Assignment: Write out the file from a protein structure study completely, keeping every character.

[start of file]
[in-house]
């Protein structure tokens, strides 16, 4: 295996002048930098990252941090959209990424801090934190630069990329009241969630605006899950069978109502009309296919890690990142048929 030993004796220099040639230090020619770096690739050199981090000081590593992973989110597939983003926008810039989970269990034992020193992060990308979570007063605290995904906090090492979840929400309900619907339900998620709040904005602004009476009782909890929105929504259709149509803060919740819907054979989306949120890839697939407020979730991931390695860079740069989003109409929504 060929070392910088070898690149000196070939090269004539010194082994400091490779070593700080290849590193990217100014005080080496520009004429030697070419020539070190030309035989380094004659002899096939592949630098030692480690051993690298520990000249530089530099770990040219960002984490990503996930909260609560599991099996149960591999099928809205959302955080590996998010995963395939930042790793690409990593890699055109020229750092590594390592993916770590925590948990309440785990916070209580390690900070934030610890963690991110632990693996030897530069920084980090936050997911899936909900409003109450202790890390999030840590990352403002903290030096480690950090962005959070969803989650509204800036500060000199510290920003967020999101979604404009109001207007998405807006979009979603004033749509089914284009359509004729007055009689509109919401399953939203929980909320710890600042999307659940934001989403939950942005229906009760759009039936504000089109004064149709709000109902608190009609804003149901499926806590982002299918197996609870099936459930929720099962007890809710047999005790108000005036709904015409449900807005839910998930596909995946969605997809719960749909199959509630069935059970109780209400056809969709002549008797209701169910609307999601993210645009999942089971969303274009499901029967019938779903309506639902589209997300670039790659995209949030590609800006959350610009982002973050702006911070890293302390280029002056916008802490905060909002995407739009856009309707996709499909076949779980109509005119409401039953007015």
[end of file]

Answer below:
[in-house]
């Protein structure tokens, strides 16, 4: 295996002048930098990252941090959209990424801090934190630069990329009241969630605006899950069978109502009309296919890690990142048929 030993004796220099040639230090020619770096690739050199981090000081590593992973989110597939983003926008810039989970269990034992020193992060990308979570007063605290995904906090090492979840929400309900619907339900998620709040904005602004009476009782909890929105929504259709149509803060919740819907054979989306949120890839697939407020979730991931390695860079740069989003109409929504 060929070392910088070898690149000196070939090269004539010194082994400091490779070593700080290849590193990217100014005080080496520009004429030697070419020539070190030309035989380094004659002899096939592949630098030692480690051993690298520990000249530089530099770990040219960002984490990503996930909260609560599991099996149960591999099928809205959302955080590996998010995963395939930042790793690409990593890699055109020229750092590594390592993916770590925590948990309440785990916070209580390690900070934030610890963690991110632990693996030897530069920084980090936050997911899936909900409003109450202790890390999030840590990352403002903290030096480690950090962005959070969803989650509204800036500060000199510290920003967020999101979604404009109001207007998405807006979009979603004033749509089914284009359509004729007055009689509109919401399953939203929980909320710890600042999307659940934001989403939950942005229906009760759009039936504000089109004064149709709000109902608190009609804003149901499926806590982002299918197996609870099936459930929720099962007890809710047999005790108000005036709904015409449900807005839910998930596909995946969605997809719960749909199959509630069935059970109780209400056809969709002549008797209701169910609307999601993210645009999942089971969303274009499901029967019938779903309506639902589209997300670039790659995209949030590609800006959350610009982002973050702006911070890293302390280029002056916008802490905060909002995407739009856009309707996709499909076949779980109509005119409401039953007015």